At the core of conflict is a contest of narratives. Propaganda and influence operations have been utilised throughout history to engineer populations towards certain beliefs.
Cyberspace - and social media in particular - has exacerbated the speed and propagation of narratives, providing loopholes for states to act outside of international conventions on the use of certain weapons of mass destruction. Exploiting civilian-led campaigns, such as the anti-vaxxer movement, opens the possibility for influence operations to take root.
Cyberspace has provided an unprecedented capability in swift, sufficient, and autonomous distribution and absorption of information by individuals, organisations, and states. In 2018, the International Telecommunications Union estimated that more than half of the world’s population is active online. Opportunity for larger cyber influence operations to a broader audience, from individual, to group and national level campaigns can sway attitudes and behaviours in ways detrimental to national and international interest.
The accessibility of cyberspace, and the speed with which influence operations are conducted will only continue to snowball due to cyberspace’s limited governance and the international community’s lacklustre approach to information warfare.
Information warfare is a method of social engineering conducted with the aim of influencing a population through encouragement or discouragement towards an outcome beneficial to the instigator. Social engineering is not purely an act of aggression, however. Governments use it on their own civilians to encourage greater economic growth, health or education, for example.
Most often executed by governments with the aim of influencing social order and safety, it can also be used negatively by a foreign adversary to deceive a target population. This was evident in the Russian interference in the United States presidential election in 2016, and can be born from the dissemination of anti-vaccination sentiment online.
Anti-vaxxer bloggers might not seem overly problematic, especially for those who are inoculated, but the core of this misbehaviour is not simply the risk posed to those too young or physically unable to be immunised. It is also not the rise of Dickensian or mutations of once eradicated diseases. It is the risk posed to the broader community when narratives such as this open loopholes for malicious states to take control as a means to navigate around international conventions, such as the Biological Weapons Convention (BWC).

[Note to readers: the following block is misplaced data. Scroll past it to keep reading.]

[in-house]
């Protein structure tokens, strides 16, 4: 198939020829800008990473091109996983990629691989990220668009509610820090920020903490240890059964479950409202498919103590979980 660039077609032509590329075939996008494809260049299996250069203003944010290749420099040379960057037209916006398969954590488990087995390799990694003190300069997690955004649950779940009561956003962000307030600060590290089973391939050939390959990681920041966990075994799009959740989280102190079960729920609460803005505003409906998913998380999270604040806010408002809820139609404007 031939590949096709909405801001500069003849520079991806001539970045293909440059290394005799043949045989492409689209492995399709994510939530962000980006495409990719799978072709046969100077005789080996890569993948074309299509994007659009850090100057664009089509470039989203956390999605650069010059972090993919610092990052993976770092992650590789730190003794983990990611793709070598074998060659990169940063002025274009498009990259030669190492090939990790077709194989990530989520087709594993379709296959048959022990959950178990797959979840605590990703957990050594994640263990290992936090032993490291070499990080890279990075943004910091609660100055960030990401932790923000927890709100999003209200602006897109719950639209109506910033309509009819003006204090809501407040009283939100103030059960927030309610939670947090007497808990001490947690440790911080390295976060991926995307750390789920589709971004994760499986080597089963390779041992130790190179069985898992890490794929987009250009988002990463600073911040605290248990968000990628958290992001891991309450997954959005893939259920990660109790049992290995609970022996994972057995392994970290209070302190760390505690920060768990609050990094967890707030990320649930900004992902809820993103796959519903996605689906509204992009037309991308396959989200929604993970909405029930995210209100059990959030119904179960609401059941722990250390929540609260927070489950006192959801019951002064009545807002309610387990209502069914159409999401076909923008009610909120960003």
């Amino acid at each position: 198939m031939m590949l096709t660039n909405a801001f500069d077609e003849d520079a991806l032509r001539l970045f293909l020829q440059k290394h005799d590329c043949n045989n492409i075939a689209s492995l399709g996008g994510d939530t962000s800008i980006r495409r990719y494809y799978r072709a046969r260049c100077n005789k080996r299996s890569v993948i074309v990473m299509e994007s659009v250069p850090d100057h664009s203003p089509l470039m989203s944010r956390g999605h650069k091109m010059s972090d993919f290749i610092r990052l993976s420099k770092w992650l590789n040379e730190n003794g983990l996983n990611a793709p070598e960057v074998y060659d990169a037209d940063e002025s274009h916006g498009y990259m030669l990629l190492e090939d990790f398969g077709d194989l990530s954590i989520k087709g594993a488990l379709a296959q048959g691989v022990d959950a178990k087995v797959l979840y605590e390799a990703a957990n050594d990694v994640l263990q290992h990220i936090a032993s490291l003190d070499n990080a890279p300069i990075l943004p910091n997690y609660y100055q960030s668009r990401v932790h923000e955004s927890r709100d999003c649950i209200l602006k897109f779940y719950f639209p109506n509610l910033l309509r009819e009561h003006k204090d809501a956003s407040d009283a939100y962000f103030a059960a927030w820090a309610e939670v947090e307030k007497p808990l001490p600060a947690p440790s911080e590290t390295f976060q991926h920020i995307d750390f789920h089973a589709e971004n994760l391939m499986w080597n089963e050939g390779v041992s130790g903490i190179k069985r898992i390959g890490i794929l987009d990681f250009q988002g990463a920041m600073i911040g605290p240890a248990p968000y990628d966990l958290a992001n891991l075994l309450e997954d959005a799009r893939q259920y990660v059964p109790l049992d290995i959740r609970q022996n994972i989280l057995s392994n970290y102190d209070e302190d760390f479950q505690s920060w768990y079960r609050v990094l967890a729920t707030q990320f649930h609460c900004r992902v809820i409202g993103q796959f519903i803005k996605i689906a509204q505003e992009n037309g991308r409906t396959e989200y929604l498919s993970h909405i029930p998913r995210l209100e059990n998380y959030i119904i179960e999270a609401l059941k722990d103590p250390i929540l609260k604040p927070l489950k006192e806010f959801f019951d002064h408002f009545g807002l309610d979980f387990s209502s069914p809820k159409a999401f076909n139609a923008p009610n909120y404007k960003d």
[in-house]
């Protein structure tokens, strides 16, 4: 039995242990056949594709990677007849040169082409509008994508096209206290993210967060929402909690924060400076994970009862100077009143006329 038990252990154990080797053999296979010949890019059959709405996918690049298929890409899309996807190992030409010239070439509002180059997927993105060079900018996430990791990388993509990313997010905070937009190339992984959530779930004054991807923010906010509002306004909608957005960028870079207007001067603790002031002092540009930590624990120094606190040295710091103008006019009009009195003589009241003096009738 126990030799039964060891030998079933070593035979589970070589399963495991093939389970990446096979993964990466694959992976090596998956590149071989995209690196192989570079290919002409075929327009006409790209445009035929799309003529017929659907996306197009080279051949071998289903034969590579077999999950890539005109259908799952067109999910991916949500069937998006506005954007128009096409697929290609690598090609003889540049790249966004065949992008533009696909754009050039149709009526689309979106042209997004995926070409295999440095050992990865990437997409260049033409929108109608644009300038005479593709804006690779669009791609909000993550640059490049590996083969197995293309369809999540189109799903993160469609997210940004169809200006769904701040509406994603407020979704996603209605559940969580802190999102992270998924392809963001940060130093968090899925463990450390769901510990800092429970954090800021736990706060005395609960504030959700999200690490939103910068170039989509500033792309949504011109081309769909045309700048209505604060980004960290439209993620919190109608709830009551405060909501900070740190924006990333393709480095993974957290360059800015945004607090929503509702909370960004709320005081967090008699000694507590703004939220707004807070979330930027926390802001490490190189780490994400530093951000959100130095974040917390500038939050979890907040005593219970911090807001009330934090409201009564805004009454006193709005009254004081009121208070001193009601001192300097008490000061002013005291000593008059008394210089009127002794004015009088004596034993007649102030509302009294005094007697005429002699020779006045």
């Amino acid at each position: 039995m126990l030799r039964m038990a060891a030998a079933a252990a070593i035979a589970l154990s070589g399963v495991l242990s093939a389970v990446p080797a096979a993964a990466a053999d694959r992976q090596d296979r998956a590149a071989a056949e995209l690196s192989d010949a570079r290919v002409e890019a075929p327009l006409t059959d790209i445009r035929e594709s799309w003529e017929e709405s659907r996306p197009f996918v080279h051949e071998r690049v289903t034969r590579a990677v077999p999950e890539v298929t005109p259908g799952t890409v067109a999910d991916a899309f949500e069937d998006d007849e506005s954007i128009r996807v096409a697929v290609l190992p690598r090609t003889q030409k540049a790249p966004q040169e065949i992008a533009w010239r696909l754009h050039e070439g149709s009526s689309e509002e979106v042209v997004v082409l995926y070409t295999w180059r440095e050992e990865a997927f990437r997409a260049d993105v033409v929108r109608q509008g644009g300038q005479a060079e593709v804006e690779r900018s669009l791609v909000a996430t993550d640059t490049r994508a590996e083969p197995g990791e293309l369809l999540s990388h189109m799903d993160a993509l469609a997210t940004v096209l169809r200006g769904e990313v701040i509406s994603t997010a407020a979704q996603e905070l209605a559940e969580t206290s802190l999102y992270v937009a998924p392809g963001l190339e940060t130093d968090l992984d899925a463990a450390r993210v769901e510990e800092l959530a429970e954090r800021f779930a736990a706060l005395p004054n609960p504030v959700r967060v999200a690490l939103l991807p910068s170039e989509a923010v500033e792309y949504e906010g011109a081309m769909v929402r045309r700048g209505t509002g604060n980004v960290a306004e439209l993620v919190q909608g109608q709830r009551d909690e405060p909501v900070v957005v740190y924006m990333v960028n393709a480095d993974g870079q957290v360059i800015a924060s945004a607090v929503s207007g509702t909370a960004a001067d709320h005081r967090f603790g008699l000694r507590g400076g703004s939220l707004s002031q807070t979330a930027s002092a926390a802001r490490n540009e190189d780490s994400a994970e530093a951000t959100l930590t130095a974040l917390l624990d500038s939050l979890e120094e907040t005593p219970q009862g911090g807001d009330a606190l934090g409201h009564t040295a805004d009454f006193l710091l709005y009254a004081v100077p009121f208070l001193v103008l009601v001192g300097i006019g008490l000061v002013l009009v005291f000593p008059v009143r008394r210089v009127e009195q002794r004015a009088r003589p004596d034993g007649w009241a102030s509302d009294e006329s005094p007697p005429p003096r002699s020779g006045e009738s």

The BWC came into effect on 26 March 1975 and states that parties to the convention are determined to move towards “total disarmament” and are “convinced that the prohibition of the development, production and stockpiling of chemical and bacteriological (biological) weapons and their elimination, through effective measures, will facilitate the achievement of general and complete disarmament under strict and effective international control.”
Furthermore, Article I (2) proposes that each State Party to the Convention never undertakes, in any circumstances, the ability to develop, produce, stockpile or otherwise acquire or attain “…means of delivery designed to use such agents or toxins for hostile purposes.” But when the means of delivery are unvaccinated civilians influenced by an online campaign ostensibly run by a fellow-blogger, attribution and attrition becomes problematic.
The development of a new culture of responsibility is needed to deal with the rise of anti-vaccination attitudes at the local, domestic and international levels. While anti-vaccination sentiment is an example of an influence operation with the potential to become a social engineering operation, it will also take a social engineering operation by governments, professionals and the international community to overcome it before an adversary state is able to harnesses the narrative for its own operations.
With cyberspace acting as a ‘host body’ for these infectious narratives, these campaigns aim to target the human mind’s cognitive biases – at the core of the anti-vaxxer narrative is bias and fear. Targeting that fear and promoting a culture of awareness through building trust is where governments and healthcare professionals will begin to overcome this narrative.
One function of the World Health Organization (WHO) is the eradication of epidemic, endemic and other diseases. It has started the fight against anti-vaxxers with an informative online campaign addressing the myths surrounding immunisation, using #vaccineswork. But it will take more than hashtags and removing online accounts. WHO and those at the next BWC Review Conference should be considering the ramifications associated with information warfare and bioterrorism. Governments should find ways to amplify their efforts with coherent policy enabling their communication campaigns.
The BWC was enacted with the determination for those State Parties involved to contribute to international development and security, in accordance with the purposes and principles of the Charter of the United Nations, to eliminate the possibility for biological agents to be used as weapons.
Implementing stronger mechanisms and education surrounding immunisations extends beyond greater public health, because the misconceptions bred by anti-vaxxers are not only about immunisations. These narratives project suspicion in legitimate government apparatuses put in place for the very purpose of contributing to the development and security the United Nations, BWC and WHO seek to promote.
Creating a divide between civil society and government is key in influence operations executed for hostile purposes, and we are not prepared for the next generation of viruses, digital or biological.
Madeleine Nugent is the Cyber Fellow for Young Australians in International Affairs.